Calling out a woman's RBF is the equivalent of men on the street saying "smile more": simply another way for "people to police women's expressions to make them feel like there's something pathologically wrong with them," Taylor Orci, creator of the 2013 "Bitchy Resting Face" video, which popularized the term, told Mic.
Having a Resting Bitch Face goes against our cultural expectations for how women should behave. Which is why, for some of us, it's deeply connected to anxiety.
The darker roots of RBF: From my perspective, my RBF is inextricably linked with my genetic predisposition toward anxiety. I say this because I can pinpoint the exact moment that people kept telling me to smile more, and it was around the time that I was diagnosed with generalized anxiety disorder in my early teens.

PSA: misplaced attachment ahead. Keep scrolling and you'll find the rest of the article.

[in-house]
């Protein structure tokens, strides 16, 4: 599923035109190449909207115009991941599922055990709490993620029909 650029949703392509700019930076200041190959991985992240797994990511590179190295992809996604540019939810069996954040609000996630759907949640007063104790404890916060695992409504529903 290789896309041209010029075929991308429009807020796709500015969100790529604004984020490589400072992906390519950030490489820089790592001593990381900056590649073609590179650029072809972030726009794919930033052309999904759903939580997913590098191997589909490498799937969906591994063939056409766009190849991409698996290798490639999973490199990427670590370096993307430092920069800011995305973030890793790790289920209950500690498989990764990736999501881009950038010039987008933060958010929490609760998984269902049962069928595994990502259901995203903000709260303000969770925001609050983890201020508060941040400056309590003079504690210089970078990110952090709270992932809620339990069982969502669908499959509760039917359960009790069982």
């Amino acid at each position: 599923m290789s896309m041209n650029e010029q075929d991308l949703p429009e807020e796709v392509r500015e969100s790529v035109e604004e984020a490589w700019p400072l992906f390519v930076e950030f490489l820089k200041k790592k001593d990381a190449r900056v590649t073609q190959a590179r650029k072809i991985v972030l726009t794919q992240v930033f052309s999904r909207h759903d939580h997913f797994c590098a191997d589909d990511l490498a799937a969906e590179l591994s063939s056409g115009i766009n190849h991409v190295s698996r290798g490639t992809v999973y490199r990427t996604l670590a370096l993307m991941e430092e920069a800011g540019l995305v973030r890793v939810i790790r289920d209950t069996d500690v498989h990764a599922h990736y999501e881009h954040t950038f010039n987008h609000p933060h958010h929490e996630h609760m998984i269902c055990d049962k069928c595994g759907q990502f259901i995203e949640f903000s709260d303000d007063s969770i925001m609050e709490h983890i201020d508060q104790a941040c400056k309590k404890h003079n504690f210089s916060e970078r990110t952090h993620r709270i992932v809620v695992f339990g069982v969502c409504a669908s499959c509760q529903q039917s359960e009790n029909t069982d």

Seemingly out of nowhere, everyone — parents, teachers, friends — started asking me why I looked "angry" all the time. "You always look like you don't want to be there," one teacher told me in a meeting after he gave me a C- in his class. "You seem angry, and it's turning everyone off." He was right that I didn't want to be there, even though I personally liked him and the class. I was just too busy obsessing over whether he and my classmates thought I was stupid and worthless to worry about anything else. Whether my face adequately reflected my appreciation of his syllabus was the last thing on my mind.
It ended up being something of a vicious cycle: My facial expressions were in part the result of my anxiety, yet being constantly judged for something I felt I had no control over also fed that anxiety. With every new employer or boyfriend's parents or mutual friend that I met, I was convinced they would hate me because I came off brusque or disinterested. Often, this would turn out to be a self-fulfilling prophecy.